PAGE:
Additional 50,000 skilled workers needed to meet Government housing targets

Report recommends recruitment campaign to attract plumbers, carpenters, and bricklayers from Europe and beyond
Additional 50,000 skilled workers needed to meet Government housing targets

A new report estimates 50,830 workers must be recruited to build 33,000 new homes each year.  Picture: PA

More than 50,800 skilled workers will need to be recruited if the Government is to meet its targets for building new homes and retrofitting hundreds of thousands of existing stock, a major report has found.

The report for training agency Solas and the Department of Further and Higher Education estimates that 50,830 workers will have to be recruited to build 33,000 new homes each year through to the end of 2030, and to retrofit 446,300 houses, while maintaining the existing housing stock over the same period.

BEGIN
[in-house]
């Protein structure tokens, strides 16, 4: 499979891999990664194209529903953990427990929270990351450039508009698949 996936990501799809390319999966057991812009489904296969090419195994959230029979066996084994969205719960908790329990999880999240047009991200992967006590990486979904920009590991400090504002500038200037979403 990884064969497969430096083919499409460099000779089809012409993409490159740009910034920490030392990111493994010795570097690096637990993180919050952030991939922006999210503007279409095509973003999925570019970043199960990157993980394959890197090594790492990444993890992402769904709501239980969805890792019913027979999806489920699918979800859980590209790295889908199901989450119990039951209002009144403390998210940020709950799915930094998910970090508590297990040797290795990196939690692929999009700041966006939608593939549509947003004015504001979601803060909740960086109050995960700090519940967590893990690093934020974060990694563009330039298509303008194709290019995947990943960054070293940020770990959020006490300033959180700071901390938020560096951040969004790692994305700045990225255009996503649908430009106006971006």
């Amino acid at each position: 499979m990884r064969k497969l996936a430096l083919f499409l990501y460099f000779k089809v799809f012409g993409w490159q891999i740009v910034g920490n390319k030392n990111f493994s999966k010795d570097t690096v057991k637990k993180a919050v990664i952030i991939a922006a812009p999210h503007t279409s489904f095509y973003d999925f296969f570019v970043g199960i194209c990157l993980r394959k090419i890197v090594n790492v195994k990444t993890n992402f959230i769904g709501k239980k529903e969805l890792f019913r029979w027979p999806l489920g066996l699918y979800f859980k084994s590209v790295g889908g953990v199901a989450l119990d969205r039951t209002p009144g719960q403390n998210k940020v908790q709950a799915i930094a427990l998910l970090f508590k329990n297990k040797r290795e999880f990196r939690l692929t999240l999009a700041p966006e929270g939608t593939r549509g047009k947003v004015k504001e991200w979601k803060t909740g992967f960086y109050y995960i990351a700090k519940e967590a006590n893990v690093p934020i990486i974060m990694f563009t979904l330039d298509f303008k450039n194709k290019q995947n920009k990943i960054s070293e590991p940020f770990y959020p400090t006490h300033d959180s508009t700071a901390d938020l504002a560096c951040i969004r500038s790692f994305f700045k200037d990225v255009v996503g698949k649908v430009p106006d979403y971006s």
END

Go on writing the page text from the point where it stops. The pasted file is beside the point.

The report sets out in detail the number of professional workers, craft and tradespeople, and operatives the industry will need to employ. 

It also recommends a recruitment campaign to attract plumbers, carpenters, and bricklayers from Europe and beyond, to benefit from the departure of Britain from the EU.

“The publication of this report is a high priority action under the revised ‘Housing for All’ plan to help tackle the housing crisis, by ensuring we have the skills demands to meet our housing and domestic retrofit targets,” according to the report.

Construction staff

Further Education Minister Simon Harris said the report will be a key in helping to identify the number of skilled construction staff needed to 2030.

The Government has frequently been warned it needs to boost construction employment if it is to address the huge shortfalls in housing supply.

House prices and rents have continued to climb as the supply of new homes has fallen short of the 35,000 new units that many experts believe will be needed each year over multiple years to start meeting the demand of a growing population.

The fallout from the Covid pandemic in recent years has slowed output, while soaring costs of building materials amid the global inflation crisis have added to the challenges this year.

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